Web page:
Theresa May will maintain Britain’s commitment to spend 0.7% of GDP on foreign aid despite pressure from within her own party to scrap it, the prime minister said today.
Speaking at a campaign event in her constituency of Maidenhead, four days after calling an early election, May said the UK should be proud of the money it has contributed to projects in the developing world.
"Let’s be clear, the 0.7% commitment remains, and will remain,” May said.
But the prime minister indicated that the way the money is spent will be reviewed so that it is “spent in the most effective way”.
On Friday, Rowan Williams, the former Archbishop of Canterbury, called on May to keep the commitment, arguing that the country’s commitment to helping the poor overseas was a “badge of honour.”
Earlier in the week, Bill Gates had urged May to maintain the target -- warning that lives would be lost in Africa and Britain’s influence in the world would be reduced if it scraps the target.
The 0.7% commitment, amounting to more than £11 billion a year, was enshrined in law under David Cameron, in accordance with United Nations targets. The UK is one of only a handful of countries that meets the target.
But it has long been unpopular with some Conservatives MPs and the right-wing press. Senior members of May’s own cabinet have urged the prime minister to divert the money into the defence budget, arguing that Britain was already doing more than its share on overseas development.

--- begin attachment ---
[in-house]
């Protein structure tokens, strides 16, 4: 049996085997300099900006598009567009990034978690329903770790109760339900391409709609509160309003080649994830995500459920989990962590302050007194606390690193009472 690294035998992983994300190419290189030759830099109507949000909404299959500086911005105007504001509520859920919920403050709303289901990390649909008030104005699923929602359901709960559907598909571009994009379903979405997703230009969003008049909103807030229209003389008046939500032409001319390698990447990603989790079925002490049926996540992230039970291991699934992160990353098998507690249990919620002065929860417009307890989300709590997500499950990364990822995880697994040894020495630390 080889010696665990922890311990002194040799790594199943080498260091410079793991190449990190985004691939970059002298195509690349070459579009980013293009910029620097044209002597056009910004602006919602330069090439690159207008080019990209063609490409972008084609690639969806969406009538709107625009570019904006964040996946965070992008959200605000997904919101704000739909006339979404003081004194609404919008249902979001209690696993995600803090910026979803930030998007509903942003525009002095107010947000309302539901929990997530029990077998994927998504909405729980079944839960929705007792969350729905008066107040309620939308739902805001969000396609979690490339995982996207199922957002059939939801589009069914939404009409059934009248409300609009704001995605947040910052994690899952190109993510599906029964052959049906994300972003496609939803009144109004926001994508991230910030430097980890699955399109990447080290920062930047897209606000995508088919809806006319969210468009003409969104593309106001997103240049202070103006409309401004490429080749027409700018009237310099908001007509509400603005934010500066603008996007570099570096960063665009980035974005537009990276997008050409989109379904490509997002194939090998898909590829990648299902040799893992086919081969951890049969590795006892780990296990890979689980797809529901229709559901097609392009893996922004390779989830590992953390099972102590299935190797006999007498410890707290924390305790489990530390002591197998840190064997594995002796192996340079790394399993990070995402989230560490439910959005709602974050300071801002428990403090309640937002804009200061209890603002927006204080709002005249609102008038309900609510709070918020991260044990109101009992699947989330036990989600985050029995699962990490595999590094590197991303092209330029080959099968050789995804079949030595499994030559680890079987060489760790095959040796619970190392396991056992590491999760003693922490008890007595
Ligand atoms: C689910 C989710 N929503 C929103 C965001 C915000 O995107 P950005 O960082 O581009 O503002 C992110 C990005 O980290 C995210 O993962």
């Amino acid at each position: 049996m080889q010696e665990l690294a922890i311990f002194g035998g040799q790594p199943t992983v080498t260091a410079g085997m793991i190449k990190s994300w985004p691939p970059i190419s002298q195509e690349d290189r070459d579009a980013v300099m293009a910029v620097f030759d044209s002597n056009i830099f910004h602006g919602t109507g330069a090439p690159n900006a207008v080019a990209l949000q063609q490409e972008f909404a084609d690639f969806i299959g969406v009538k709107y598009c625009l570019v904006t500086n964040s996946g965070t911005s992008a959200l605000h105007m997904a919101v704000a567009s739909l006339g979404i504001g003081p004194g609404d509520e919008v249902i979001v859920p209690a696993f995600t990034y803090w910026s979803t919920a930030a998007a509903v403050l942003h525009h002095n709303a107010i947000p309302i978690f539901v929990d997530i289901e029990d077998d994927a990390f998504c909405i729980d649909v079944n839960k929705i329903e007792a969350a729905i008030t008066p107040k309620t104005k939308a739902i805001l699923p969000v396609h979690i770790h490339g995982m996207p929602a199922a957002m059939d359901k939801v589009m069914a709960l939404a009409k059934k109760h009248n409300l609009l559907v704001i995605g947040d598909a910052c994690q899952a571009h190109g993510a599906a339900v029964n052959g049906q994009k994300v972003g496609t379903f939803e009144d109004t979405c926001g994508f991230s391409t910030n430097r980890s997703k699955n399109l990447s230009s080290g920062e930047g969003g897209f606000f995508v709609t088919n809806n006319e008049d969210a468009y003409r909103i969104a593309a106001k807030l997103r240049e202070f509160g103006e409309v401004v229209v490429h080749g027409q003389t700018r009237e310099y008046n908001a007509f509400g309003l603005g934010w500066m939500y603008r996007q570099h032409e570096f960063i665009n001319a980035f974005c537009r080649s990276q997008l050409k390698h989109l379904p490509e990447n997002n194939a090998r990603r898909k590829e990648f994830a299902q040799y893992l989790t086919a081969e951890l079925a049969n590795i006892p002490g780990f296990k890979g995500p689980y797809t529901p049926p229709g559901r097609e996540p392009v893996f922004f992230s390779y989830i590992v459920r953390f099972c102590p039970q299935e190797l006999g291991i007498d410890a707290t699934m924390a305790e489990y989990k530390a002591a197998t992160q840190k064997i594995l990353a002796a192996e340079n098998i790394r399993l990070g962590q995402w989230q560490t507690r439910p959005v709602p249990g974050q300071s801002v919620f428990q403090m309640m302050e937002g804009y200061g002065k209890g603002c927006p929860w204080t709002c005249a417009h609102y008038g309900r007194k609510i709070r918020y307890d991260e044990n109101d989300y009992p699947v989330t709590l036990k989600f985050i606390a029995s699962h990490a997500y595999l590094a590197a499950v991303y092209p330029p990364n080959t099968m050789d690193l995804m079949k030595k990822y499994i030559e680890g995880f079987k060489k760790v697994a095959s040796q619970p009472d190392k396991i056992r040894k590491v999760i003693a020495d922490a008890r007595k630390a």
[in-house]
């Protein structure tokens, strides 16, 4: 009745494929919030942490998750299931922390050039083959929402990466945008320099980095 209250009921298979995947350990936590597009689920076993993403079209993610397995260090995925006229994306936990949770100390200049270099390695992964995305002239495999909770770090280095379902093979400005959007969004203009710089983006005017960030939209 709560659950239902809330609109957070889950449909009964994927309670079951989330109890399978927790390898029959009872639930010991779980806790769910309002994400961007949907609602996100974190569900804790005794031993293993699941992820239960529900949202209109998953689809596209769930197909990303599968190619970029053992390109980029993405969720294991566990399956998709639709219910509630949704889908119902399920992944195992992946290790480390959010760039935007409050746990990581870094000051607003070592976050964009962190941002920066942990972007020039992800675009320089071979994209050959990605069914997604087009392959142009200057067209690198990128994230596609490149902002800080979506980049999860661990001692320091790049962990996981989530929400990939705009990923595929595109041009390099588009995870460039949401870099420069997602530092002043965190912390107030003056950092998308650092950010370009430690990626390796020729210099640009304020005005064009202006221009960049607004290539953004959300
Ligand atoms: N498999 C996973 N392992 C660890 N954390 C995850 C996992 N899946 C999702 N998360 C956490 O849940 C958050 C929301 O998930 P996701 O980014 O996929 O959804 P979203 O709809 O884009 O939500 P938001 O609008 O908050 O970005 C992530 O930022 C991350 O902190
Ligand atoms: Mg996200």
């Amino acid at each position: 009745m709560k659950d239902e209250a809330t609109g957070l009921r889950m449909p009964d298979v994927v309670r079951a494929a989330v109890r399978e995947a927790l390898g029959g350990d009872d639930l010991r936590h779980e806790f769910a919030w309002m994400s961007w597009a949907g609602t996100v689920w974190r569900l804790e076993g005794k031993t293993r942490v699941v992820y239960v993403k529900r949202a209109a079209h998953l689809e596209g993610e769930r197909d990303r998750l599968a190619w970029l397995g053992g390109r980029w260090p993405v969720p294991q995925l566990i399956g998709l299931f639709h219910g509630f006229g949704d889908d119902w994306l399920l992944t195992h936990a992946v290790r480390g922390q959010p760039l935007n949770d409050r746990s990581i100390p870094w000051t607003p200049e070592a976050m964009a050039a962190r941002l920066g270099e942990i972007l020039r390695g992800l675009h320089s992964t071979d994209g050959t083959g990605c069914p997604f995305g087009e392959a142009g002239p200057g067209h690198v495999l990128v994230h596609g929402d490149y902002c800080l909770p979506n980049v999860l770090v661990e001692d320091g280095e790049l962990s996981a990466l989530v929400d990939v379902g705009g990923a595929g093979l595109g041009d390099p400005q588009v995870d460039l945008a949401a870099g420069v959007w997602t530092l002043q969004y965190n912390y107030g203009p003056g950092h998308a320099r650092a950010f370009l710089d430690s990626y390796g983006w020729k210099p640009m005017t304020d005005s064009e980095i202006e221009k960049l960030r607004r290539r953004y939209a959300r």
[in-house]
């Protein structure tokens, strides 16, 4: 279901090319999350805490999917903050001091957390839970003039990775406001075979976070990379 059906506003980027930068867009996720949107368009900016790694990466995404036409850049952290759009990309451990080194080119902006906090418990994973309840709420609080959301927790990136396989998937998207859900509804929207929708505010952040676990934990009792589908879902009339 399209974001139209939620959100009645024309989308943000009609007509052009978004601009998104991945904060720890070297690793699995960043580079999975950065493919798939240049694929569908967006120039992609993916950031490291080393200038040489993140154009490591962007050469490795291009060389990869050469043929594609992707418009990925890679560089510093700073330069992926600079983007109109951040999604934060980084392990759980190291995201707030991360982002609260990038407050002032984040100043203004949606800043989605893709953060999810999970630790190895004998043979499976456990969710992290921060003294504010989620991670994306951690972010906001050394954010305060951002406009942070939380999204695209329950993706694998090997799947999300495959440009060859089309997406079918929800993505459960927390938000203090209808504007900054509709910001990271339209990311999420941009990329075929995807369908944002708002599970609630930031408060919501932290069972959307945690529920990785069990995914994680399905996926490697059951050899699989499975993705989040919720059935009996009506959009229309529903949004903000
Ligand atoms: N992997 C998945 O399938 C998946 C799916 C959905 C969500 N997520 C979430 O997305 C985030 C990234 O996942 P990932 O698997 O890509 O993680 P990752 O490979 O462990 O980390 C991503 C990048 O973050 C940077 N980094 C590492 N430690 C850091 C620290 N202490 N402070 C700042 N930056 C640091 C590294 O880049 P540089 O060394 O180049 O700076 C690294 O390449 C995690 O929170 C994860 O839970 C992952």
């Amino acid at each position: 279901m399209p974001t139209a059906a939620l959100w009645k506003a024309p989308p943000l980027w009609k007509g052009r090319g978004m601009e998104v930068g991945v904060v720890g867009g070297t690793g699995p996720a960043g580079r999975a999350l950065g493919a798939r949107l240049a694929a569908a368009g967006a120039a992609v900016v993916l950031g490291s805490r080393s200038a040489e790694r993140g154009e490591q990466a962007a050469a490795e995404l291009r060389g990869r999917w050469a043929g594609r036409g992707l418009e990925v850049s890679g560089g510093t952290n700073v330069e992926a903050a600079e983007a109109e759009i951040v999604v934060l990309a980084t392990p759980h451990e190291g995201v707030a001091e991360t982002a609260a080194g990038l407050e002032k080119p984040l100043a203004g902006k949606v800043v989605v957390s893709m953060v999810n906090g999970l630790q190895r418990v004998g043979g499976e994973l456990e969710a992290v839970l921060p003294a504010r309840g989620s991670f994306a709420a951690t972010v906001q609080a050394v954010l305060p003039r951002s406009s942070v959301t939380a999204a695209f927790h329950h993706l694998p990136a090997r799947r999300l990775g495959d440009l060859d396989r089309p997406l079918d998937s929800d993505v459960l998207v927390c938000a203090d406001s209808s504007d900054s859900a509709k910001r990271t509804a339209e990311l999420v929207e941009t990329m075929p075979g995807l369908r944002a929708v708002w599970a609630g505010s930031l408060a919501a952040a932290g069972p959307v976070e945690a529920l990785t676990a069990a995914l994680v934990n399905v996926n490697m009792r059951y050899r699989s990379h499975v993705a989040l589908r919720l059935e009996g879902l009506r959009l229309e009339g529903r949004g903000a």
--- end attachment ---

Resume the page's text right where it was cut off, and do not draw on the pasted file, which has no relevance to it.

That had led to doubts about whether the commitment would be included in the party’s manifesto for the upcoming election in June.
While May faced rebellion on the right of her party, there was also a growing number of MPs worried that scrapping the commitment would play to perceptions of the Tories as "the nasty party" just as they are trying to woo voters. That could have been particularly unhelpful to Tory MPs who are facing a tight battle against the Liberal Democrats in marginal seats.
May said: “I’m very proud of the record that we have, of the children around the world that are being educated as a result of what the British taxpayer is doing, in terms of its international aid. The ability that we had to help in the Ebola crisis. The work that we’ve been doing supporting Syrian refugees…
"We maintain that commitment, but we have to make sure that we’re spending that money as effectively as possible.”
The announcement was met with derision by the Taxpayers' Alliance. John O'Connell, its chief executive, said the target was "totally arbitrary and meaningless."
May was speaking at a toothpaste factory operated by GSK which employs about 535 workers. She had wanted to return to the constituency which “moulded and shaped” her political career early in the campaign, she said.
Over the previous few days, May had not taken questions at campaign appearances, including from reporters, promoting accusations from her political opponents that she was scared of being confronted directly about her record. On Friday at GSK, she took questions from both members of GSK staff and the media.